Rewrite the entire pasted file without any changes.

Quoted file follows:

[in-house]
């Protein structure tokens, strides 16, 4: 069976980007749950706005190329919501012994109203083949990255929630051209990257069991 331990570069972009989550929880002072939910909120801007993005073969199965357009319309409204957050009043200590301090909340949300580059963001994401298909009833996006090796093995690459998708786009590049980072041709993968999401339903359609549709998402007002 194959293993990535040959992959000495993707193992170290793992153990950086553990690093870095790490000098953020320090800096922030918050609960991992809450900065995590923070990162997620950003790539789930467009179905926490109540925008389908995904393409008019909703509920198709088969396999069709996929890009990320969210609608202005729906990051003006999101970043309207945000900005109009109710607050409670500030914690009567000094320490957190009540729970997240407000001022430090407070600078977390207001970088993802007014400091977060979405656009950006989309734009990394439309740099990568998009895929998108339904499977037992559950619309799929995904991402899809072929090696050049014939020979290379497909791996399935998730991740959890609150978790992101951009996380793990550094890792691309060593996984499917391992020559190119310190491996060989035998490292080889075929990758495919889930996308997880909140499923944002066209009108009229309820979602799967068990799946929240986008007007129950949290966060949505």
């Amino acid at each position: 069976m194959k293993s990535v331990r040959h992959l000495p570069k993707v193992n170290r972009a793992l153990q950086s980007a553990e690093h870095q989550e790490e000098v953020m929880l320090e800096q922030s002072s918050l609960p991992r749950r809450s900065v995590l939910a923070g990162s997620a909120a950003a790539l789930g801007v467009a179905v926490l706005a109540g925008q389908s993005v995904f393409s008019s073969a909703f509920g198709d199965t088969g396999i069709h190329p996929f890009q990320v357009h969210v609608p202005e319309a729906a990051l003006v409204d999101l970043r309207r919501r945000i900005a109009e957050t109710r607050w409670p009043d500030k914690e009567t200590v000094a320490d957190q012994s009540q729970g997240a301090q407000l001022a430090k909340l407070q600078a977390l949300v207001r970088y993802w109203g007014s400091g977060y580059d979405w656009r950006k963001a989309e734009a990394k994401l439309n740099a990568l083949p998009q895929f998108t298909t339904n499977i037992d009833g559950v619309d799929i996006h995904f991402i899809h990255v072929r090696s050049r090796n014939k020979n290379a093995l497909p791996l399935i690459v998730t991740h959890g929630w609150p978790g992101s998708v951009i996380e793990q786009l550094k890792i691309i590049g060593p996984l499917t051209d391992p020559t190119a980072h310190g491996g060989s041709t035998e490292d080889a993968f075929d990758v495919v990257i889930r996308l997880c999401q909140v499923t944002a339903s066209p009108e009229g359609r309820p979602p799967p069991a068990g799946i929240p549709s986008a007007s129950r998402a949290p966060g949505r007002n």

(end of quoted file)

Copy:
[in-house]
């Protein structure tokens, strides 16, 4: 069976980007749950706005190329919501012994109203083949990255929630051209990257069991 331990570069972009989550929880002072939910909120801007993005073969199965357009319309409204957050009043200590301090909340949300580059963001994401298909009833996006090796093995690459998708786009590049980072041709993968999401339903359609549709998402007002 194959293993990535040959992959000495993707193992170290793992153990950086553990690093870095790490000098953020320090800096922030918050609960991992809450900065995590923070990162997620950003790539789930467009179905926490109540925008389908995904393409008019909703509920198709088969396999069709996929890009990320969210609608202005729906990051003006999101970043309207945000900005109009109710607050409670500030914690009567000094320490957190009540729970997240407000001022430090407070600078977390207001970088993802007014400091977060979405656009950006989309734009990394439309740099990568998009895929998108339904499977037992559950619309799929995904991402899809072929090696050049014939020979290379497909791996399935998730991740959890609150978790992101951009996380793990550094890792691309060593996984499917391992020559190119310190491996060989035998490292080889075929990758495919889930996308997880909140499923944002066209009108009229309820979602799967068990799946929240986008007007129950949290966060949505």
């Amino acid at each position: 069976m194959k293993s990535v331990r040959h992959l000495p570069k993707v193992n170290r972009a793992l153990q950086s980007a553990e690093h870095q989550e790490e000098v953020m929880l320090e800096q922030s002072s918050l609960p991992r749950r809450s900065v995590l939910a923070g990162s997620a909120a950003a790539l789930g801007v467009a179905v926490l706005a109540g925008q389908s993005v995904f393409s008019s073969a909703f509920g198709d199965t088969g396999i069709h190329p996929f890009q990320v357009h969210v609608p202005e319309a729906a990051l003006v409204d999101l970043r309207r919501r945000i900005a109009e957050t109710r607050w409670p009043d500030k914690e009567t200590v000094a320490d957190q012994s009540q729970g997240a301090q407000l001022a430090k909340l407070q600078a977390l949300v207001r970088y993802w109203g007014s400091g977060y580059d979405w656009r950006k963001a989309e734009a990394k994401l439309n740099a990568l083949p998009q895929f998108t298909t339904n499977i037992d009833g559950v619309d799929i996006h995904f991402i899809h990255v072929r090696s050049r090796n014939k020979n290379a093995l497909p791996l399935i690459v998730t991740h959890g929630w609150p978790g992101s998708v951009i996380e793990q786009l550094k890792i691309i590049g060593p996984l499917t051209d391992p020559t190119a980072h310190g491996g060989s041709t035998e490292d080889a993968f075929d990758v495919v990257i889930r996308l997880c999401q909140v499923t944002a339903s066209p009108e009229g359609r309820p979602p799967p069991a068990g799946i929240p549709s986008a007007s129950r998402a949290p966060g949505r007002n």